Dr. Jeffrey Metzner, a nationally recognized forensic psychiatrist, testified that, according to the S.C. Department of Corrections' own internal audit, 40 percent of their mental health counselors do not have adequate credentials to perform necessary services for those with serious mental illnesses.
Dr. Metzner earlier emphasized the importance of consistency in counseling sessions with inmates who have mental illness diagnoses. He stated that the normal length of time to declare counseling sessions non-productive in an outside setting is much shorter than the time needed to determine that for mental health clients who are incarcerated. He testified that studies show positive reinforcement works best on that population; and while not always possible, it is the best methodology to employ. He stated that in order to achieve good outcomes that can protect the patient, as well as other inmates and staff, it is necessary to maintain consistent and appropriate staffing levels with those who are appropriately credentialed, and who in turn are supervised by an adequate number of Ph.D. level psychologists and board-certified psychiatrists.
When asked how S.C. compares to other states in regard to staff credentials, he answered, “Badly.”
Regarding issues of inappropriate behavior by counselors, Dr. Metzner agreed on cross-examination that the state was justified in terminating staff for failing to adhere to professional ethics and standards of conduct. However, Dr. Metzner indicated that the risk of inappropriate behavior on the part of counselors with their patients could be reduced if the state hired staff who have the recommended levels of education, training, credentials and licensure, in keeping with national standards.
Regarding issues of S.C.'s lower-than-national average suicide rate among the prison population, Dr. Metzner testified that more can and should be done to reduce the rate. Dr. Metzner cited a case in which a relative reported receiving what she thought sounded like a “suicide note” in the mail, reported it to authorities, but that information was not turned over to the mental health staff; he said with timely intervention, that could have been prevented.
Dr. Metzner described the Lee Correctional Supermax unit as “having feces all across the walls and floor” and a very small, fenced alternate containment area, which is known by the prison population as “the dog run.”
He outlined the conditions under which restraint can be used and how it must be administered and supervised, with constant supervision required, notation every 15 minutes of the patient’s status, and release and movement of limbs frequently to prevent clots, which can form in the legs and arms after restriction of movement. He noted that after eight hours of restraint without intermittent release and movement a person would “get up, walk to the shower and be dead within two minutes.”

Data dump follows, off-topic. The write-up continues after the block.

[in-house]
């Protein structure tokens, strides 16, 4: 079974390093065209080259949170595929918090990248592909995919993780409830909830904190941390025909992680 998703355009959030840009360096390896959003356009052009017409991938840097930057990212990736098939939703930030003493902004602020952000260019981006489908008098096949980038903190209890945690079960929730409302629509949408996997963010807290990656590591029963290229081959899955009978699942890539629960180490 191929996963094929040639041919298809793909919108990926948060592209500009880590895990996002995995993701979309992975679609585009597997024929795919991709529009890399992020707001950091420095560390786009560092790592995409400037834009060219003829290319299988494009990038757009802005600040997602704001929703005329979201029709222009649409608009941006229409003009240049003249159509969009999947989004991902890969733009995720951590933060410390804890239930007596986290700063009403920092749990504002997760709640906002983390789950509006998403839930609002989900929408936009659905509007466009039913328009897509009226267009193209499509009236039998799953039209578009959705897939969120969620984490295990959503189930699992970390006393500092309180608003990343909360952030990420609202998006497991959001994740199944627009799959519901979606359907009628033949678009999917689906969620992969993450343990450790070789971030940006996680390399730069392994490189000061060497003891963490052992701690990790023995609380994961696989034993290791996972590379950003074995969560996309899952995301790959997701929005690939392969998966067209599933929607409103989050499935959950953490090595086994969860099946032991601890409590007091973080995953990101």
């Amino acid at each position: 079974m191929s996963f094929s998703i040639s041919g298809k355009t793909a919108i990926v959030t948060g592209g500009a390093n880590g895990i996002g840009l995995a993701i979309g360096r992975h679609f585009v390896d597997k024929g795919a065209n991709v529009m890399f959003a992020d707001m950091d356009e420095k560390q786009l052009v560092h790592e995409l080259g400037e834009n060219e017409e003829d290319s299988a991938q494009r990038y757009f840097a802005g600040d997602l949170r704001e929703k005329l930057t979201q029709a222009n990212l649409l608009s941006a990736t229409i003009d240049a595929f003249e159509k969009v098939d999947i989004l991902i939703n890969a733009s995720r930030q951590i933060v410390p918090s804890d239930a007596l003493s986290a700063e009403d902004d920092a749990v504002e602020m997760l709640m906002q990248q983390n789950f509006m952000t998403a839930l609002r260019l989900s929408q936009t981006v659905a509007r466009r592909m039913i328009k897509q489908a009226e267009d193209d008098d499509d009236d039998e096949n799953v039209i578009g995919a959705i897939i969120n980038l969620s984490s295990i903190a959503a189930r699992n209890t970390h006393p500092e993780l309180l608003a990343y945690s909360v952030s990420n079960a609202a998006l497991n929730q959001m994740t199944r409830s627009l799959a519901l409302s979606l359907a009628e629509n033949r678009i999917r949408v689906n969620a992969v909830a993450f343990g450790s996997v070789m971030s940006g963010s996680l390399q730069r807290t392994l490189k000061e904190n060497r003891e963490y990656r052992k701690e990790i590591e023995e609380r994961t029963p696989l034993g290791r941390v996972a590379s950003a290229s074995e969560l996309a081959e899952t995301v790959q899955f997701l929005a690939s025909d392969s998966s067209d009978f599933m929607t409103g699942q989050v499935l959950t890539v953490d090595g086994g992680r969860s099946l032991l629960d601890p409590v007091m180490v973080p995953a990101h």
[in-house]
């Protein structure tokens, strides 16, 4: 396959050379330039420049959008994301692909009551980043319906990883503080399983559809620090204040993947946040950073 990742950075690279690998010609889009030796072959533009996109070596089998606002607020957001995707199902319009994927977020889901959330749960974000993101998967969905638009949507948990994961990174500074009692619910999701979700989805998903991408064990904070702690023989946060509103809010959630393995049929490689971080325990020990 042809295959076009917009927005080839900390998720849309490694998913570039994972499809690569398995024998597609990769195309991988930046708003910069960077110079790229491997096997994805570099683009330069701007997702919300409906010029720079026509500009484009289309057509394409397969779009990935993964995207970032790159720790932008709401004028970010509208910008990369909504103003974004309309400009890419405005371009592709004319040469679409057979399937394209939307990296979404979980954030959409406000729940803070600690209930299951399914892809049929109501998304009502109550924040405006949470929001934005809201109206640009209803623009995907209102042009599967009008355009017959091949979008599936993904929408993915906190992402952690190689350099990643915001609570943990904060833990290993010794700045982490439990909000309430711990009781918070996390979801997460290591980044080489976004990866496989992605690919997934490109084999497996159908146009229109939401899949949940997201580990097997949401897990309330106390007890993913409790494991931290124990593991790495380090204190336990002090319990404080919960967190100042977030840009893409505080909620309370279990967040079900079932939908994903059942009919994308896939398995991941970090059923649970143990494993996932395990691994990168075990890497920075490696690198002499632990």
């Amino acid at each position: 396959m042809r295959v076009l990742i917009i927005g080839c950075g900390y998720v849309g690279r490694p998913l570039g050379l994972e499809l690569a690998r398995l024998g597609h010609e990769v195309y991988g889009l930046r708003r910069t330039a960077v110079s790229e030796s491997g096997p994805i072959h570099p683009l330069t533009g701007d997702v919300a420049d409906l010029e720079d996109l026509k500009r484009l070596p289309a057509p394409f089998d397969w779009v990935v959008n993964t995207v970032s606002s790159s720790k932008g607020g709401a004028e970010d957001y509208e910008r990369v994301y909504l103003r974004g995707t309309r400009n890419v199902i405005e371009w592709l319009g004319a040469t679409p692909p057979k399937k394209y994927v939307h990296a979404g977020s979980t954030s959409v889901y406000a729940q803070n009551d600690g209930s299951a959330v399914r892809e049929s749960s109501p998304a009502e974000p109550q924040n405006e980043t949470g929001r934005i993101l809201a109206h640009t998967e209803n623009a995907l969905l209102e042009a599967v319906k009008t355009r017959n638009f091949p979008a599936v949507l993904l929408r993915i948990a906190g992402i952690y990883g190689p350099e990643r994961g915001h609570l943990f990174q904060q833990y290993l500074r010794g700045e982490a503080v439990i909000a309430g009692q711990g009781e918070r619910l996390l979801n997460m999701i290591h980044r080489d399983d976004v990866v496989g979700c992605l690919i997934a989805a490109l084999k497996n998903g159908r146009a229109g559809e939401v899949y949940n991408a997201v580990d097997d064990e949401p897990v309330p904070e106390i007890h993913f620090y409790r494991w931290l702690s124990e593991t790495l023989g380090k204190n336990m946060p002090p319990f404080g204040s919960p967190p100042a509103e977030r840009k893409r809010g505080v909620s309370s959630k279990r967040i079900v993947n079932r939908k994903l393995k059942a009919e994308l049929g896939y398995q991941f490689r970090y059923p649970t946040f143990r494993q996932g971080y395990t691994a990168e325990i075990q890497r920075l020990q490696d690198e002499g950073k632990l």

That was in contrast to videos from prisons shown in the plaintiff's opening arguments the second day of trial that graphically showed two prisoners kept for extended periods in restraint despite pleas for medical assistance.
Dr. Metzner recommended the department adopt policies to determine compliance in drug administration so the staff will be in accord about what should be reported to psychiatric supervisors.
He agreed that improvements have been made in staffing on cross-examination, but on redirect, said more could be done. Defense counsel raised his voice and asked if Dr. Metzner knew there is a nursing shortage or whether he was aware how hard it is to get a psychiatrist to accept a position in a penitentiary. Judge Baxley admonished counsel to not yell at or badger the witness.
Dr. Metzner then replied, “It depends on what you pay them.”
The judge remarked that he has not had a witness kept so long on the stand in his court before, so he excused the witness and stood to shake his hand.
Susan Porter was challenged as a witness, but was qualified by the judge on the basis of her technical expertise. Porter compiled data from various text files submitted by the Department of Corrections. The SCDC took exception to her manipulation of their data, but the judge determined that because the department could not provide the charts requested, Porter's work was a benefit and would be allowed into testimony.